Gagworthy by Cheryl Spinner

It's Williamsburg, the height of wedding season. Chaya hasn't been there in years, except for the occasional trip to visit to her mother. She, like most of the Jews, moved on to bigger and better things, like expensive cars, flashy jewelry, and big houses on Bedford Avenue. She remembers watching the shootings from the window of the apartment on Roebling, remembers her mother being attacked in the hallway on the way home from work, and in remembering all of this she's glad it's all behind her.

Staring out the car window as her husband drives, images of her childhood begin to pop up: the dirty mattress she slept on as a child, the roach filled cabinets. Taking her eyes off the window, she looks at her husband. He was handsome once. She remembers that jet black hair, thick and heavily parted, now thin and gray. She looks out the window once more. She remembers the day she brought Mordy home to meet her parents. They had to walk the eleven flights up because the elevator wasn't working, but should wouldn't have cared, she thought, if the apartment the apartment was nice and clean. Instead, it was still roach infested and ugly, just as she had left it.

Her thoughts begin to wander once more. This time, she recollects her most recent visit to the apartment. She hasn't visited the apartment since her parents died, and that was about twenty years ago, but last year, on a whim, she decided to go back. Just showed up one day and knocked on the door, it was that simple. A young couple answered. They offered her freshly brewed Ethiopian coffee. It was a nice gesture, she thought, but somehow it all felt wrong. Chaya politely declined. They let her walk through the three bedroom apartment, the walls now swathed in colors like Crushed Apple and Rich Raspberry. They really cleaned up the place, and she couldn't help but hate them for it. Even now, one year later in a car on the way to her niece's wedding, Chaya's face still burns with envy, or shame, or maybe all of those things mixed into one.

Carried off by these thoughts of hers, Chaya is surprised when Mordy tells her they've arrived. Thin-wristed and wrapped in a fur coat, she steps out of the car, waits for a minute, and says,"Hey, Mordy."


"Which hall are we going to?"

"How should I know?"

"You didn't bring the invitation with you?"

"I didn't bother shleping it."

"Didn't bother shleping it! That's really brilliant, Mordy. Eh, I think it's this one anyway." She says as she raises a scrawny finger and points to the one in the middle. It's Flushing Avenue, the Vegas strip of Jewish wedding halls. There's at least four of those halls and they look the same. The same shmaltz and everything.

They make their way to the coatroom, Chaya checks her fur, and heads to the shmorg, making sure to ditch her husband. After twenty-four years of marriage they've run out of things to talk about.

On the way she catches her reflection in the mirror. It's the big kinds that are only seen in wedding halls and fancy hotel lobbies. Even in the dim brown light, she can't help but notice how old she looks: that sagging skin, those bulging eyes. She grabs the shawl that's been tightly wrapped around her neck, wraps it even tighter, and continues walking.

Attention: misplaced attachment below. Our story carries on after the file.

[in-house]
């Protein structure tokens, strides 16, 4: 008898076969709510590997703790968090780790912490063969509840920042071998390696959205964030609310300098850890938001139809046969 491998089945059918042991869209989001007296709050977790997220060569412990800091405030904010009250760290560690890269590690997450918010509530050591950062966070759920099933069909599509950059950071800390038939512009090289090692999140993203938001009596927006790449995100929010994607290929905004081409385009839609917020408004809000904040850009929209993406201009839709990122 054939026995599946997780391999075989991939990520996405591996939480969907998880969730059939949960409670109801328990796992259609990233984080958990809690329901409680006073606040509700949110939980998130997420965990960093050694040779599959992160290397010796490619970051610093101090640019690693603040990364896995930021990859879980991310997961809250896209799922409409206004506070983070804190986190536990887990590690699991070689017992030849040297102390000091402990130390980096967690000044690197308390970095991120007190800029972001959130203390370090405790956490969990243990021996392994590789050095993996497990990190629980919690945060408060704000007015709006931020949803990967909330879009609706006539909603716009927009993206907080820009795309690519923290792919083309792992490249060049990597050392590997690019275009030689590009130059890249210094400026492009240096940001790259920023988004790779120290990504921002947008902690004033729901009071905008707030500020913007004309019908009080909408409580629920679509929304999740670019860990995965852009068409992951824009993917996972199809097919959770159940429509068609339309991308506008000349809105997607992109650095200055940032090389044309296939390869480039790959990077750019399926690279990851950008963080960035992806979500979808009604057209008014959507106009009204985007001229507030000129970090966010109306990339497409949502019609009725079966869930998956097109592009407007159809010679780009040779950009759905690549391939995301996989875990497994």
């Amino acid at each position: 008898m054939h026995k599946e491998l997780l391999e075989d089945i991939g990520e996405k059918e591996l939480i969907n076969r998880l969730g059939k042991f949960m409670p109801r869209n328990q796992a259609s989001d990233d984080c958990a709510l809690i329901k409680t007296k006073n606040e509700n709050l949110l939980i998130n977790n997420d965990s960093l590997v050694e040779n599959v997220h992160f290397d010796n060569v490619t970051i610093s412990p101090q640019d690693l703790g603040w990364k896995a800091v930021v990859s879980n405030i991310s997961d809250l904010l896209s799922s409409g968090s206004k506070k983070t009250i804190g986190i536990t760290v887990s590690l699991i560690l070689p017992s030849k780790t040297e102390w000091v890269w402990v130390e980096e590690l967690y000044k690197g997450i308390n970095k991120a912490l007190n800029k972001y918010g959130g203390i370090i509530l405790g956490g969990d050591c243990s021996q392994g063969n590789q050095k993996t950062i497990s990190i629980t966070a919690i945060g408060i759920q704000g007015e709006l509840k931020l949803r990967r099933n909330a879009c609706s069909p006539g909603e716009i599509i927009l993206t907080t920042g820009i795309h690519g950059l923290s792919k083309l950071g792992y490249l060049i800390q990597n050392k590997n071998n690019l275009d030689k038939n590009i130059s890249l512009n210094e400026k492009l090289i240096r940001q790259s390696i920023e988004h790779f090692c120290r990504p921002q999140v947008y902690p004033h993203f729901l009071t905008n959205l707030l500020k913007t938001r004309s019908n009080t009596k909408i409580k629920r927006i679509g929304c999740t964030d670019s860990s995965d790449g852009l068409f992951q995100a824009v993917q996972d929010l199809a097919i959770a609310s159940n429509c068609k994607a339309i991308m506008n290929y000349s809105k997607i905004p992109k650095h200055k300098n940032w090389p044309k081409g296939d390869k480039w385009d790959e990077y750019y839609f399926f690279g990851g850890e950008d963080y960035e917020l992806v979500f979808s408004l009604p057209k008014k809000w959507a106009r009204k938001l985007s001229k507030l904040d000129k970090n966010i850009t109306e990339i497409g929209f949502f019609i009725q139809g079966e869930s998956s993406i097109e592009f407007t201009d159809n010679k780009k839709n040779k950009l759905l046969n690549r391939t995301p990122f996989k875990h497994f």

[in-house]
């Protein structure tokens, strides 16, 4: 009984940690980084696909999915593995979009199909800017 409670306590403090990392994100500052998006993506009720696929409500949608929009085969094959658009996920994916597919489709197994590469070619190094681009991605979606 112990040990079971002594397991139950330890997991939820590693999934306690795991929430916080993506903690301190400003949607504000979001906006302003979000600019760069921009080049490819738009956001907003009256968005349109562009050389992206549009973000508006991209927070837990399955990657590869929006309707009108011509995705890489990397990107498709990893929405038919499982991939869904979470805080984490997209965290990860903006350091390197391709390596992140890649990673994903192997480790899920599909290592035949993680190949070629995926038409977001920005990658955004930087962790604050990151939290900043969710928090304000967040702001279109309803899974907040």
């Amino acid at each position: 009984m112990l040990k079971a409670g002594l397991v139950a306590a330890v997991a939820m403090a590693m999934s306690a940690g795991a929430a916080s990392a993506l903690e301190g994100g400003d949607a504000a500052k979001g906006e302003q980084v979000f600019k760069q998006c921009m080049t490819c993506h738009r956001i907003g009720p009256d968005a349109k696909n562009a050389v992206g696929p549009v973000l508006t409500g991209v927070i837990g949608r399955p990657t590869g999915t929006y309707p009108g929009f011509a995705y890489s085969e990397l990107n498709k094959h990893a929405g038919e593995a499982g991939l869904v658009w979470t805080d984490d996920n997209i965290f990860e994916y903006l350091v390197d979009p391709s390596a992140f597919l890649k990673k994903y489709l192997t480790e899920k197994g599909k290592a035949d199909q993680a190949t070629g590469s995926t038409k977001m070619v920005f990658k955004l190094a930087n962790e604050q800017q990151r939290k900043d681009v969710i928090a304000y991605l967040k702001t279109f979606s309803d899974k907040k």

She passes by a pyramid of champagne glasses that are filled with ginger ale and resting on a table covered in gold foil. The tower of glasses is blocking the marble fountain that lies behind it.


After walking past all of this, Chaya finally makes her way shmorg, shoving people as she goes. She spots her niece, Sara, at the far end of the room.

Sara's managed to find a seat, even though the place is packed. Bodies are bumping into each other left and right, toes are being trampled, and the bottoms of tulle dresses shredding from all the trampling. Tables are scattered all over the place. It's a "seat yourself" kind of affair, and Sara's lucky to have gotten one.

She notices her dad, alone in a corner, trying to eat with a plate of food in one hand, a fork in the other, and a drink juggling between the two. "Why's he standing off in the corner by himself?", Sara mutters, he baffles her sometimes. She decides to get up and join him, even though he doesn't really deserve it. Sara's been annoyed with her dad the whole night. It started at home, when Sara was getting ready to go to this thing. She's starting to regret what she said. "What did I say exactly?" she wonders to herself, trying to remember the details of the argument. Something like, "They've got these antiquated views on marriage. Chaya's going to say something, I just know it, about me being twenty-two and not married. It's like they're stuck in some kind of time warp and are still living in a European Ghetto. I'm not going," pops into her head and she nods to herself. "Yep, that's about right." Then she remembered her dad's response, "Do it for me, if not for them," pulling out the pity card, "And, please, whatever you do, don't cause a scene."

Sara chuckles to herself as she makes her way through the crowd—he pulled out the pity card, gets her everytime. She's still angry at her father, but she's lonely too at this thing, doesn't have anyone to talk to, so she starts walking towards her father with intention of making amends. As she makes her way across the room, the toe that's been throbbing for the last hour suddenly begins to hurt so badly that she can't walk anymore. "It's these damn shoes," she sighs. She pushes herself to walk a little farther, to the nearest open spot. There, she spreads herself out on the stone floor and kicks off her shoes. "Maybe it's better this way", she mutters to herself, "let him suffer a little while longer." Sara then directs her attention to the plate of food that's lying on her lap. It's stacked with strawberries, three slices of freshly cut turkey breast, garlic bread, and nice helping of pasta salad.